Each year I hoped they’d keep, knew they would not.~Seamus Heaney, “Blackberry-Picking”
Something there is that doesn’t love a wall. ~Robert Frost, “Mending Wall”
Something there is that doesn’t love a wall, but something else there is that loves a fence, that sees in it a kindred form and tendrils wiry brambles out to clasp and claim it, pull it close, thicken it with a razor-wire of thorns.
Pluck the berries, small and dark, summer’s blood staining skin as they plonk into the metal bowl, a slow-swelling mound. Seamus Heaney and Robert Frost chatter back and forth in your head, the Irish poet and the Californian transplanted to New England soil. Reach across the fence, fingers careful, precise, to avoid the stinging thorns that pierce and tear. Pick wild berries once, and the memory of pain is forever limned onto your skin, the whorls of your fingertips, the tender thinness of your inner wrist.
Extract fingers tender-clutching soft berries, and realize that you are stealing. These are the neighbors’ berries, on their side of the fence, its wires sagging beneath the weight of brambles. Not that these neighbors will notice, or care. Do they even know there are berries here? The fence was strung to keep cattle where they were wanted, but like the farmer who drove the posts deep, stretched the wire, its bones are now fading into earth. It is a fence in little more than name, certainly not in function. No self-respecting cow would respect it, and the deer never have. It is decaying into something else–a property line, an idea.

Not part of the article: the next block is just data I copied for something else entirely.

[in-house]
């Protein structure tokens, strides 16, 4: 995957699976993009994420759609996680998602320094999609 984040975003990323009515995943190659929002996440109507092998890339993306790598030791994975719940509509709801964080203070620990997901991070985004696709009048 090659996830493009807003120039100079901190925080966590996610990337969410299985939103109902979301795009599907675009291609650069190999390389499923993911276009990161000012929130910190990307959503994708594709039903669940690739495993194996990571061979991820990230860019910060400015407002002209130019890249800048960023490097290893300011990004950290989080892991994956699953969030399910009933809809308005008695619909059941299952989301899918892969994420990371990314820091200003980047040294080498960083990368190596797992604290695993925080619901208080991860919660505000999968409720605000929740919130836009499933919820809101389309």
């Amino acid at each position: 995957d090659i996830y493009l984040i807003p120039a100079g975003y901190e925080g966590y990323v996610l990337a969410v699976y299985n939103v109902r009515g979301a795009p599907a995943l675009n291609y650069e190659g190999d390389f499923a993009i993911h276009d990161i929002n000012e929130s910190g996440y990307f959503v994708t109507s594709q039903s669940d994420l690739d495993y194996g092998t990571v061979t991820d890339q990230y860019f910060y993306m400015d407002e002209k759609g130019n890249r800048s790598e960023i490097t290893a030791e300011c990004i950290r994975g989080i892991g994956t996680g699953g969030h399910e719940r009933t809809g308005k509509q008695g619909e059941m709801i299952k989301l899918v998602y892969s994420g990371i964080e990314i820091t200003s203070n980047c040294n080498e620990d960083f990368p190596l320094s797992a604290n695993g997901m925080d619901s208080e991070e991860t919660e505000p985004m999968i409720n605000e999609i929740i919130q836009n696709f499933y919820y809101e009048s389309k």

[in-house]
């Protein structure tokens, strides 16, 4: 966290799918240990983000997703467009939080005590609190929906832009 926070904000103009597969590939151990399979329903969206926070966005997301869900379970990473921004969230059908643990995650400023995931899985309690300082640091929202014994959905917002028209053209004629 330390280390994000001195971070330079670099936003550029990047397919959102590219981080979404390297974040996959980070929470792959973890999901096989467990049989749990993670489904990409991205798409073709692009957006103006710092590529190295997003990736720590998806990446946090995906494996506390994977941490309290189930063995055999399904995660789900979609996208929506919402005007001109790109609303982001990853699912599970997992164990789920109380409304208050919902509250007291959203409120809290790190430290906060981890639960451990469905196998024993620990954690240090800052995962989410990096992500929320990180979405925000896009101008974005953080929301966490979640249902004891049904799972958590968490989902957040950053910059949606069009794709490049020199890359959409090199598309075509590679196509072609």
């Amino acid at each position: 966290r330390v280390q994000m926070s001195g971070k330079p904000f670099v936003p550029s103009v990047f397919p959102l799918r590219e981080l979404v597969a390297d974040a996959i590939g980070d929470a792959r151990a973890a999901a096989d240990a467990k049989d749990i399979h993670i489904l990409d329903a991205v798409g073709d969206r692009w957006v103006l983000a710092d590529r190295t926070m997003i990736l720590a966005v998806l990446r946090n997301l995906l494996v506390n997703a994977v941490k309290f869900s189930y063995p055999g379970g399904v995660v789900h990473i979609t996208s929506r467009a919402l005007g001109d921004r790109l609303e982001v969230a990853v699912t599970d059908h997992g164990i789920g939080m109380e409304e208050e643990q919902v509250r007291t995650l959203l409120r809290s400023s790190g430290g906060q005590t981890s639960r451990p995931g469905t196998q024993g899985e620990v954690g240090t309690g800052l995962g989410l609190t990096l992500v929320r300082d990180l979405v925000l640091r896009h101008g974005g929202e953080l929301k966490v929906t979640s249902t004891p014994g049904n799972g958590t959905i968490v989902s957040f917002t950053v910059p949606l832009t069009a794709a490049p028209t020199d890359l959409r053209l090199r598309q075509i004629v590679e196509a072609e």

But whose property is this? Before the neighbors, the farmer. Before the farmer, a land-grant from a king now dust. Before that, the Monacan nation, who left behind a scattering of their tools on the hillside where the road cuts deep, before they were driven east, fenced elsewhere. Realize that your small theft is merely the most recent in a long line of depredations, and will not be the last. Realize that these berries will need sweetening.
Work your way up the hill, along the fence line. Dart fingers in, coax loose-dropping berries into your cupped palm. Try to resist filling your hand before emptying it, knowing that if you don’t you will fumble the best of them, the lushest and most plump. Fail in the face of temptation. Lose the best ones.
Farther up the hill, into the woods, past the spot where you saw the fox, where the black vultures nested, where you once jumped over a blacksnake stretched lazily across the path. Past the place where you startled a buzzard from its meal, the place where a doe tangled her leg in the sagging wire and you twisted it free, the place where a buck snared himself and there was no one to loose him. Past white bones scattered over green moss. Here the earth is rich with stories and you must remind yourself that it’s berries you’re after.